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Celiac.com 06/27/2016 - With her gluten-free bakery "Jennifer's Way" facing a $43 million lawsuit from investors, including her own husband, British model Louis Dowler, former "Blue Bloods" star Jennifer Esposito has reportedly skipped town for an "undetermined amount of time" in Denmark. Esposito's investment partners filed their suit in March, alledging, among other things, that Esposito's bakery is failing, and that she redirected the company's website to her personal blog and told consumers the products couldn't be trusted. "Esposito has instilled and promoted a groundless and downright false sense of fear that the very same products with the same recipes, coming from the same facility, that she once stood behind, are now unsafe to consume," the lawsuit reads. Esposito was previously married to actor Bradley Cooper and engaged two more times before she married Dowler in 2014. In addition to the suit, she is now also in the process of divorcing Dowler, who is, as noted above, one of the investment partners who brought the suit against her. Esposito made headlines in 2012, when she was put on indefinite leave from the CBS show "Blue Bloods" after informing the network of her celiac disease diagnosis. According to Esposito's tweets: "CBS. . . PUT me on unpaid leave and has blocked me from working anywhere else after my doc said u needed a reduced schedule due to celiac." According to a statement by CBS, "Jennifer has informed us that she is only available to work on a very limited part-time schedule. As a result, she's unable to perform the demands of her role and we regretfully had to put her character on a leave of absence . . . We hope that she will be able to return at some point in the future." Read more at Fox News.
Celiac.com 06/24/2013 - Researchers don't know much about the genetic history of celiac disease. They know especially little about the age of specific gene sequences that leave people at risk for developing celiac disease. A recent case study provides a small bit of information about that question. The information was gathered by a team of researchers looking into the case of a young, first century AD woman, found in the archaeological site of Cosa. The woman's skeleton showed clinical signs of malnutrition, such as short height, osteoporosis, dental enamel hypoplasia and cribra orbitalia, indirect sign of anemia, all strongly suggestive for celiac disease. The research team included G. Gasbarrini, O. Rickards, C. Martínez-Labarga, E. Pacciani, F. Chilleri, L. Laterza, G. Marangi, F. Scaldaferri, and A. Gasbarrini. They are affiliated with the Ricerca in Medicina Foundation NGO, Falcone and Borsellino Gallery, in Bologna, Italy. However, initial inspection of the woman's bones did not provide answers about the genetics that might confirm that these traits were, in fact, associated directly with celiac disease. To do that, the team needed to examine her human leukocyte antigen (HLA) class II polymorphism. That required extracting DNA from a bone sample and a tooth and genotyping HLA using three HLA-tagging single nucleotide polymorphisms for DQ8, DQ2.2 and DQ2.5, specifically associated to celiac disease. The results showed that the woman did in fact carry HLA DQ 2.5, the haplotype associated to the highest risk of celiac disease. This is the first time that researcher have documented the presence of a celiac-associated HLA haplotype in an archaeological specimen. The results show that the genetic markers associated with high risk of celiac disease are at least a couple of thousand years old. Source: World J Gastroenterol. 2012 Oct 7;18(37):5300-4. doi: 10.3748/wjg.v18.i37.5300.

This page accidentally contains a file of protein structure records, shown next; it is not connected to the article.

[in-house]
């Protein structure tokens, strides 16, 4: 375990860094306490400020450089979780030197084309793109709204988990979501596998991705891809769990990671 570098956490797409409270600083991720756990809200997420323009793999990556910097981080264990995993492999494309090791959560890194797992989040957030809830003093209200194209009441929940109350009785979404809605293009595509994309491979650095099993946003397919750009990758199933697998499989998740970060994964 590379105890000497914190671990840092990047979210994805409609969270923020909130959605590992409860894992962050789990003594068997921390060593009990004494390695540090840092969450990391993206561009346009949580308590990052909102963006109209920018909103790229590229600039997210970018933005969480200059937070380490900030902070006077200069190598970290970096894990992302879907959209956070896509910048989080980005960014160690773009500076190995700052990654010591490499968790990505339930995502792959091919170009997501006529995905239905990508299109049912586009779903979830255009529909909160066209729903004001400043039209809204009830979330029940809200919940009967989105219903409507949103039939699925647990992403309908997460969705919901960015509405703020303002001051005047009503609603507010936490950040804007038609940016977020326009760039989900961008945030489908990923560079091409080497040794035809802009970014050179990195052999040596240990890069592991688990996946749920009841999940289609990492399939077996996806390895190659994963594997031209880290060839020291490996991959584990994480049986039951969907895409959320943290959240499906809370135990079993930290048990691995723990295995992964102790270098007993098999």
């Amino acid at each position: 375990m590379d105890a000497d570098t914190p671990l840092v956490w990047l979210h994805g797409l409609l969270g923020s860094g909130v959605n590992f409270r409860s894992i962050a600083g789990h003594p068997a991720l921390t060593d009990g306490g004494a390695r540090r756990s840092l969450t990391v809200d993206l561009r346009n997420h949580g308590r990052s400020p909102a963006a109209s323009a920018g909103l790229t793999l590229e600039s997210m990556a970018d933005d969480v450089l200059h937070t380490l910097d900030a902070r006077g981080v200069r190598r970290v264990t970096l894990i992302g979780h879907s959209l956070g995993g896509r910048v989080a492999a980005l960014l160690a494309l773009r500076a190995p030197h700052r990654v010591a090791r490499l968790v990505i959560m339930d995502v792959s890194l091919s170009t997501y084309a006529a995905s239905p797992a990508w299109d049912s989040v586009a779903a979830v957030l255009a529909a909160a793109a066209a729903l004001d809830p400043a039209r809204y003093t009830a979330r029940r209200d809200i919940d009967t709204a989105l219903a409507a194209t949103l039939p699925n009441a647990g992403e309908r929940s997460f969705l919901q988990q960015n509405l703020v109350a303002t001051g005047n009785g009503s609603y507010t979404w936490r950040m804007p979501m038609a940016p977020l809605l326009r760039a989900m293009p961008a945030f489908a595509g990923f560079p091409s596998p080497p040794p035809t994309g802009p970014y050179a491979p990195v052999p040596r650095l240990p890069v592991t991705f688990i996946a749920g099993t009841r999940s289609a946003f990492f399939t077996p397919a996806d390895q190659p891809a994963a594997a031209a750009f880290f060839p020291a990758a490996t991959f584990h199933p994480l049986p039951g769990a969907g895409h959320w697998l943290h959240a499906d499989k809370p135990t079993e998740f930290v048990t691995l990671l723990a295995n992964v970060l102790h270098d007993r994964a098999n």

Celiac.com 10/30/2012 - Many celiac sufferers have stories of discrimination and/or ignorance from coworkers, peers and employers but none have been quite as high profile as the current dispute between actress Jennifer Esposito and CBS. Esposito, a sufferer of celiac disease, plays one of the main characters in the CBS drama 'Blue Bloods'. After Esposito requested a reduced schedule to manage her condition, CBS took steps that have Esposito, her fans, and celiac sufferers everywhere rallying to her cause. The apparent point of contention between CBS and Esposito is the idea that celiac disease warrants special treatment (or perhaps that Esposito even has it). After the actress collapsed on set two months ago, her doctor recommended a significantly reduced work schedule. CBS was unwilling to comply, and evidently skeptical that there was ever anything wrong with the actress. According to Esposito, “CBS implied that I was not truly ill and this was a scheme to get a raise!” In a statement released over the weekend, CBS seems to suggest that it has more to do with the demands of the role than the disease: “Jennifer has informed us that she is only available to work a very limited part-time schedule. As a result, she's unable to perform the demands of her role and we regretfully had to put her character on a leave of absence.” Esposito claims that they have done much more than put her character on leave of absence: “CBS put me on unpaid leave and has blocked me from working anywhere else after my doctor said you needed a reduced schedule due to Celiac.” According to Esposito, it has been two months since the incident and Esposito still hasn't been invited back to the show. She also claims that CBS rejected her recent attempts to reopen negotiations. It seems unlikely that there was no possibility of compromise here, and CBS's actions come across as both excessive and insensitive. It is not uncommon for sufferers of celiac disease to face accusations of hypochondria, so Esposito's struggle with CBS could be seen as having symbolic significance. She speaks for many when she says “truly a very sad day when you can be bullied at my age with a disease”. Sources: http://www.newsday.com/entertainment/tv/blue-bloods-actress-jennifer-esposito-suspended-1.4141858 http://www.mnn.com/health/fitness-well-being/blogs/jennifer-esposito-slams-cbs-over-celiac-disease-struggles